As the last post indicated, that was the final chunk of the Prayer Book Spirituality Project to be written. Late last night I got all of the pieces assembled and sent off to the good folks at Forward Movement. They’re glad to have it; I’m glad to be done with it for a while!
At points here people have suggested things that really needed to be added. Some of these I did add, others I’m on the fence about, others I said, “No, I really don’t have time or space to treat that…” Can I just tell you how hard that last response is for me to give?
As any project manager will tell you, one of the hardest impulses to reign in is “scope creep.” That’s the urge to add that one extra little feature…and the next one…and the next… Part of the discipline of a work like this—intended primarily as an introductory book for laity—is resisting the temptations to chase wild rabbits and, as most regular readers know, that’s really hard for me!
And, I must confess, even with the amount of saying no that I did, my resolve wasn’t quite as firm as it could have been… I originally pitched a paperback book that was about one hundred book pages (not MS Word pages, mind you). Your average regular book-shelf sized book page has roughly 350 words on it. The final tally for this stage was 82,222 words. If you do the math that’s right about 235 pages… Whoops!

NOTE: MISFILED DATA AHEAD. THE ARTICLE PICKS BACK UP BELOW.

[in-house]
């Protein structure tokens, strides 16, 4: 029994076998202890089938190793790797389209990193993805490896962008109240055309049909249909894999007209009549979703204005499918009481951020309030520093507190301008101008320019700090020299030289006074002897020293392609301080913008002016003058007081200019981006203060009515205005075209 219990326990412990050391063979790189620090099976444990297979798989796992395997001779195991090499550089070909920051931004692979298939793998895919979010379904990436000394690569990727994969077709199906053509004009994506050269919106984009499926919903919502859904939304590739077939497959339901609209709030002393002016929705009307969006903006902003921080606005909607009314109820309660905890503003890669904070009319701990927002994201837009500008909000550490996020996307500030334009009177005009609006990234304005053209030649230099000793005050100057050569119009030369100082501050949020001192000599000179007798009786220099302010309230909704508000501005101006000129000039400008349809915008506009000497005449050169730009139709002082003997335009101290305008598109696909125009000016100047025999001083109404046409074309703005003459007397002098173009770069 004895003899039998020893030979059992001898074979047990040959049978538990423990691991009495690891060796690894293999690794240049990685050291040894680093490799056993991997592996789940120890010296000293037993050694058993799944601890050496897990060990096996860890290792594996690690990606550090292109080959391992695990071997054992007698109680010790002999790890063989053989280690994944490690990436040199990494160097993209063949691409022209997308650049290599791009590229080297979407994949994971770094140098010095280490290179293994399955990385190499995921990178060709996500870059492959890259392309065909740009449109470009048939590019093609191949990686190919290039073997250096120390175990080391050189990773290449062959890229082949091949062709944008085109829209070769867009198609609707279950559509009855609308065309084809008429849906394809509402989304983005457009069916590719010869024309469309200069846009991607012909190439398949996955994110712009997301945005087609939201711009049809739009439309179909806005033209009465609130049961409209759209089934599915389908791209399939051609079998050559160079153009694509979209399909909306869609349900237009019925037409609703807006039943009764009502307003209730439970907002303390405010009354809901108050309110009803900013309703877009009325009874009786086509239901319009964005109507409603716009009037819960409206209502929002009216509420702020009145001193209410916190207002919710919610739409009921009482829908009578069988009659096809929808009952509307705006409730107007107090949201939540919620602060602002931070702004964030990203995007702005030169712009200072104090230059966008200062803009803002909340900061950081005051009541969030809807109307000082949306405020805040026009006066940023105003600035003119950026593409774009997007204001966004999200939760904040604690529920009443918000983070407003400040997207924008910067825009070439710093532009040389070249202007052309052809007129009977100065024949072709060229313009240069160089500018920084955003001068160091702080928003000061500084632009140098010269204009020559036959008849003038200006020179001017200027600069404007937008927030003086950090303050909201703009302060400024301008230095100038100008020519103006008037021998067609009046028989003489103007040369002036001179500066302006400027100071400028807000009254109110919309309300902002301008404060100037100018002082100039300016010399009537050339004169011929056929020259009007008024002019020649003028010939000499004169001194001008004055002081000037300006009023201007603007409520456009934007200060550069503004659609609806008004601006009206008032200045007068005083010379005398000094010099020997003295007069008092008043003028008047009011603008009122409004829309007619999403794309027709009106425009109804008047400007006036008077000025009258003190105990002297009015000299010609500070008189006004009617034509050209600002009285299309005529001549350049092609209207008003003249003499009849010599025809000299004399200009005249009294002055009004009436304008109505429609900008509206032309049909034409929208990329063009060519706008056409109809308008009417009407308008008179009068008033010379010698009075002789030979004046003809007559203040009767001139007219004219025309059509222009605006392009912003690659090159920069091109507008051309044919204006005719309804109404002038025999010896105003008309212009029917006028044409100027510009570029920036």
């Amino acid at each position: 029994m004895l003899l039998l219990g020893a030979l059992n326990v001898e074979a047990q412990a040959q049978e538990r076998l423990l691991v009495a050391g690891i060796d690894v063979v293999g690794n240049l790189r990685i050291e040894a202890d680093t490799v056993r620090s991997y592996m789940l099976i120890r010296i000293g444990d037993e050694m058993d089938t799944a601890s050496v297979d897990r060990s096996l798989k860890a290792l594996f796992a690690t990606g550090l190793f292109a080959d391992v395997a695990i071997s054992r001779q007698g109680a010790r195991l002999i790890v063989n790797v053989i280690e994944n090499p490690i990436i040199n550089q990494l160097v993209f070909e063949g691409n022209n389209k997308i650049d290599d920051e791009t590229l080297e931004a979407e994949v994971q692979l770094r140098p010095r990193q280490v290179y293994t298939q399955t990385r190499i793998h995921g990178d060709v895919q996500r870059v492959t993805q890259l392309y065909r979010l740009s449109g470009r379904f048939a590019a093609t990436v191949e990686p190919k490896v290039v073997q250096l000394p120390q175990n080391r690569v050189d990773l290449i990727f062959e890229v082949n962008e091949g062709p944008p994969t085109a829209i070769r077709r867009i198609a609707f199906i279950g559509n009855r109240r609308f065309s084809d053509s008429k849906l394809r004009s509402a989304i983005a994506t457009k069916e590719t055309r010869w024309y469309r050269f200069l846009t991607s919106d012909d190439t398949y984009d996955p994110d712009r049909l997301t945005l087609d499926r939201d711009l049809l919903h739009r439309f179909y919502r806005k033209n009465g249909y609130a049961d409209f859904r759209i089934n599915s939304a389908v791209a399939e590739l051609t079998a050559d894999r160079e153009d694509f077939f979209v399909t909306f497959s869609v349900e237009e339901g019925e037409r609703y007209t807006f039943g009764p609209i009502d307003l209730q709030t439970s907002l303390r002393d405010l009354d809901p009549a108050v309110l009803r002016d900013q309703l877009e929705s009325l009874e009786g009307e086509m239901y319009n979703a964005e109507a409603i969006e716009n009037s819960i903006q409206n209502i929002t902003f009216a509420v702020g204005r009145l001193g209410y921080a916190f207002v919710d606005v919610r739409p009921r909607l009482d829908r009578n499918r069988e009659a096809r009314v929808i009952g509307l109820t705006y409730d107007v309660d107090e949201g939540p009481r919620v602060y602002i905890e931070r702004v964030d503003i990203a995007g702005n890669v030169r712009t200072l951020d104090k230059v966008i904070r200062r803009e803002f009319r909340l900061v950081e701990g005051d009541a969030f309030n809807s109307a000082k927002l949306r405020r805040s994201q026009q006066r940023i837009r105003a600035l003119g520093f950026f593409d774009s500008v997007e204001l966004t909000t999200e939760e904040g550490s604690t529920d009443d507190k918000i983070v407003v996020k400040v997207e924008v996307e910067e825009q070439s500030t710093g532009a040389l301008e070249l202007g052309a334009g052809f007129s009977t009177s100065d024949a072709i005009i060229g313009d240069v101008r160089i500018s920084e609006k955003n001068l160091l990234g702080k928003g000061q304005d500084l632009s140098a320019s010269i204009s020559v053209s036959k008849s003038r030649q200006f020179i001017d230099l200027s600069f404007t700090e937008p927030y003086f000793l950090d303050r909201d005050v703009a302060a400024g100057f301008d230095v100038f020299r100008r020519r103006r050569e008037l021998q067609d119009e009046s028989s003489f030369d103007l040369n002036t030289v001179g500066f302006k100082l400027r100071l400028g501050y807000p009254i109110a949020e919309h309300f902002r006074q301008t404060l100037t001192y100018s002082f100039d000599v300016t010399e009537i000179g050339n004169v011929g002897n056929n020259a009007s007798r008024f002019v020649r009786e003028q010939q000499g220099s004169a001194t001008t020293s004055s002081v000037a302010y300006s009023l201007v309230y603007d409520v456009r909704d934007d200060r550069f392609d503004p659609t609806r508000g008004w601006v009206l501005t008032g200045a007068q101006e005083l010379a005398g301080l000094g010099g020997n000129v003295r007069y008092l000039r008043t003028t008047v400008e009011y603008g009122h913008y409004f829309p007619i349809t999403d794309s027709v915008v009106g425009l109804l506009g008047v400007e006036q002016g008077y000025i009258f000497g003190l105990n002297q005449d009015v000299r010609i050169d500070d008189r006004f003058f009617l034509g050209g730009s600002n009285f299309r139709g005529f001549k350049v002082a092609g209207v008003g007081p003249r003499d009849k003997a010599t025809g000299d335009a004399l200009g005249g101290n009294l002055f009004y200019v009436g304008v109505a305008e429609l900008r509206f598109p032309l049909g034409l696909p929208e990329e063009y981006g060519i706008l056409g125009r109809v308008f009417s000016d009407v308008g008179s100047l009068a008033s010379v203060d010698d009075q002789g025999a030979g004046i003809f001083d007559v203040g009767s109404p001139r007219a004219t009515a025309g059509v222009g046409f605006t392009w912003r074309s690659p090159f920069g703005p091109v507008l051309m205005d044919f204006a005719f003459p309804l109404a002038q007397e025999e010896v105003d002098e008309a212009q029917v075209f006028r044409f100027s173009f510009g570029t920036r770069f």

As has been noted by Susan and others, though, I am not by nature a concise writer; there’s no telling how many words of solid content that actually represents! Oh well—we’ll see what the count is when the editors get done with it.
At the end, you just have to let it go – even when you’d really like to tweak, adjust, emend, and “make it better.” (AKA, yes: “scope creep”!)
(And, BTW: thanks for letting us share in the project. It was really fun reading along and commenting and discussing it….)
Thanks for joining in! I think it’s a better work because of all of the input.
I think “scope creep” is what happened to NT Wright as well, and he ended up writing the single largest book on Paul ever written in Christian history. Something to aim for…
I’m guessing the editors will cut about a quarter of the book. That will sharpen the focus. When you get it back you’ll be able to see the scope creep more clearly, and you can cut it. I think the creep makes it less accessible to the laity. I’ve enjoyed reading what you’ve written, even if I couldn’t understand all of it. Congratulations on finishing the first draft!